OPPONENTS of Sizewell C claim that vital technical information on the proposed nuclear reactors is being withheld by the UK safety watchdog on the grounds of commercial confidentiality. John Large, an independent, London-based consulting engineer, has filed a series of Freedom of Information requests to the Office for Nuclear Regulation (ONR) seeking reports about the design of the twin reactors which will be at the heart of the new power station. However, he claims his efforts to check the safety of the design are being thwarted.
Eastern Daily Press 2nd Nov 2012 more >>
Lowestoft Journal 2nd Nov 2012 more >>
Where will Blair hide his nuclear tax bombshell? 2006 Lib Dem report resurfaces after being removed from the Lib Dem website. Written by Ed Davey and David Howarth: Liberal Democrats support[ed] an alternative low carbon, non-nuclear energy policy. As the Government’s own Energy Review 2003 showed, this is more affordable and practical.
Nuclear Pledge 2nd November 2012 more >>
Ironically, those who are keenest on gas and nuclear tend to also promote the argument that governments should not seek to "pick winners" in energy policy. According to this world view, technology choices should be left to the market – and the key to tackling climate change is sole, or very strong, reliance on a carbon price set by either taxation or an emissions trading scheme. Such views are gaining traction in debates on the UK energy bill and EU renewable energy targets. WWF says government has a choice. It can listen to the siren voices who speak the language of economic efficiency but who are really more interested in shoring up the future market for gas. Or it can provide stable policies to bring forward investment in renewables and energy efficiency.
Guardian 30th Oct 2012 more >>
Repairs for the European Union’s 134 nuclear reactors could cost 25 billion euros. China needs to spend 80 billion Yuan to upgrade its nuclear facilities to meet international standards. In the UK, French nuclear giant EdF are threatening to back out of building new reactors in the country unless it receives “further reassurances from the government on what assistance the company will receive”. This can only mean one thing: Our feckless, mooching “friend” nuclear power is back once again. We better open our wallets – our friend needs lots more of your money but he can’t promise when, if ever, we’ll get it back.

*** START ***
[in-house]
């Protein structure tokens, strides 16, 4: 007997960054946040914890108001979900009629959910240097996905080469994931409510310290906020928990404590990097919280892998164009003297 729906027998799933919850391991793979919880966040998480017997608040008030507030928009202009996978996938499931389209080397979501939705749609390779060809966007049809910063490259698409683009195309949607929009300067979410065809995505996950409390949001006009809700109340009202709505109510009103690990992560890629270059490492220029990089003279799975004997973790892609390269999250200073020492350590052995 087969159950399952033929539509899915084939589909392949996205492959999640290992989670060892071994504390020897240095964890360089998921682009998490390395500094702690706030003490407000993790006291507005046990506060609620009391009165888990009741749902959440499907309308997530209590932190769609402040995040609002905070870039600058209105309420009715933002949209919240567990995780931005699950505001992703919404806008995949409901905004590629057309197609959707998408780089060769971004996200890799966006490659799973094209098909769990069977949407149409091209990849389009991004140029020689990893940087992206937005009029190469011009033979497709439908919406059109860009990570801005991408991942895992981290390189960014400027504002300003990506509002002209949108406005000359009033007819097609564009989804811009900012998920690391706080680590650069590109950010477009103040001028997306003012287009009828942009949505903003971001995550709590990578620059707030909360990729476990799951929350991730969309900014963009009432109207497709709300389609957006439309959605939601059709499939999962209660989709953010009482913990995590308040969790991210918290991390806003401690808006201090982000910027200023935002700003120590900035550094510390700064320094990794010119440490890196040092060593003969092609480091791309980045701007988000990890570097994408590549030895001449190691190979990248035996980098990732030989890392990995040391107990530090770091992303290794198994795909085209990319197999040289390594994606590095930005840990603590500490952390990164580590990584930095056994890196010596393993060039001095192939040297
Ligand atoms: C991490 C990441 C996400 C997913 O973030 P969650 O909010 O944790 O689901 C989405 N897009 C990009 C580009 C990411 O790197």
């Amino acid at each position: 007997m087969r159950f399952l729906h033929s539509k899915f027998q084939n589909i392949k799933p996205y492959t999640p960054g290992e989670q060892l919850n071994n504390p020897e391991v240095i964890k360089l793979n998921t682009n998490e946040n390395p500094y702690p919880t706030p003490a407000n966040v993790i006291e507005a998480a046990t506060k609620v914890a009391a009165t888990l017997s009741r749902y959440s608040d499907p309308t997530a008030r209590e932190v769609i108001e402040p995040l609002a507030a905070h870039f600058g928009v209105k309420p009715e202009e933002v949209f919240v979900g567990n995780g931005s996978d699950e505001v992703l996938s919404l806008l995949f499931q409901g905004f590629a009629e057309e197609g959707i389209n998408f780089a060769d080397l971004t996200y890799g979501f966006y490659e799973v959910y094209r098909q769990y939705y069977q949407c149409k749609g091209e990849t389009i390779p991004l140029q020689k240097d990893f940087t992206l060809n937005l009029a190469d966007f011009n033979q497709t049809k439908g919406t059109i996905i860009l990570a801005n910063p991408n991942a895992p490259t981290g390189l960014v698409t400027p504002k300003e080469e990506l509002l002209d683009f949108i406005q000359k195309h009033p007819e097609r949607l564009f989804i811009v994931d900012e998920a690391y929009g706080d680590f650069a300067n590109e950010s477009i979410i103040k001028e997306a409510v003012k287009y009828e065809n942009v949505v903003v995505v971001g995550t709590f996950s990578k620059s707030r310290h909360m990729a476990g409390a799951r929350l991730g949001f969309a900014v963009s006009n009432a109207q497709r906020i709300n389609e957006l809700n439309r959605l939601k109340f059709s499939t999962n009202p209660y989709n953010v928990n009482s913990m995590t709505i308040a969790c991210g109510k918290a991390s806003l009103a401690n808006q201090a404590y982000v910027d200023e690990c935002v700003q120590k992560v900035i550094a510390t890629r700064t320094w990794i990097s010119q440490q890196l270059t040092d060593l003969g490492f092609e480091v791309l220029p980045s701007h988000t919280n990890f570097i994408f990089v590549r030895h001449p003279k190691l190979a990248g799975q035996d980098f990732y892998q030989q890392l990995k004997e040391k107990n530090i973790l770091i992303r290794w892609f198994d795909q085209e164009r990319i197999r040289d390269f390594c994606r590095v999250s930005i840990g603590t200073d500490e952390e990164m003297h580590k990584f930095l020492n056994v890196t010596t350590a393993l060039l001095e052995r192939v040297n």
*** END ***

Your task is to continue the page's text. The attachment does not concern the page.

Greenpeace 2nd Nov 2012 more >>
A group has been set up to fight what it fears is a plan to build a nuclear waste dump on the Solway Plain. Solway Plain Against Nuclear Dump (Spand) was formed after more than 50 people attended an Allerdale council meeting seeking answers about the West Cumbria Managing Radioactive Waste Safely project. It is holding public meetings and drop-in sessions to raise public awareness and has launched a petition against the dump.
Times & Star 2nd Nov 2012 more >>
THE GOVERNMENT is being called on to object to plans to build a nuclear plant that’s closer to Dublin than the controversial Sellafield site.Engineering giant Hitachi is in the process of buying Horizon Nuclear Power, which has rights to build reactors at Wylfa on Anglesey, North Wales. The site is only 118km from Dublin, compared to Sellafield’s 217km. Hitachi is also lining up a bid for Oldbury in Gloucestershire from the German firms E.ON and RWE npower. Hitachi intends to build between two and three nuclear plants at each site. Cllr Malcolm Noonan, the Green Party’s spokesperson on the environment, said the State should "become more proactive in objecting".
Irish Herald 2nd Nov 2012 more >>
UNEMPLOYED people living in South Ward should consider taking a role at the Hinkley Point C power plant, according to a councillor for the area. North Somerset councillor for South Ward Ian Parker said the new plant could have thousands of people working at the site at its peak, including unskilled workers. Weston Jobcentre now has a ‘Hinkley Point champion’ responsible for recruiting those interested in working at the plant in Somerset.
Weston Mercury 2nd Nov 2012 more >>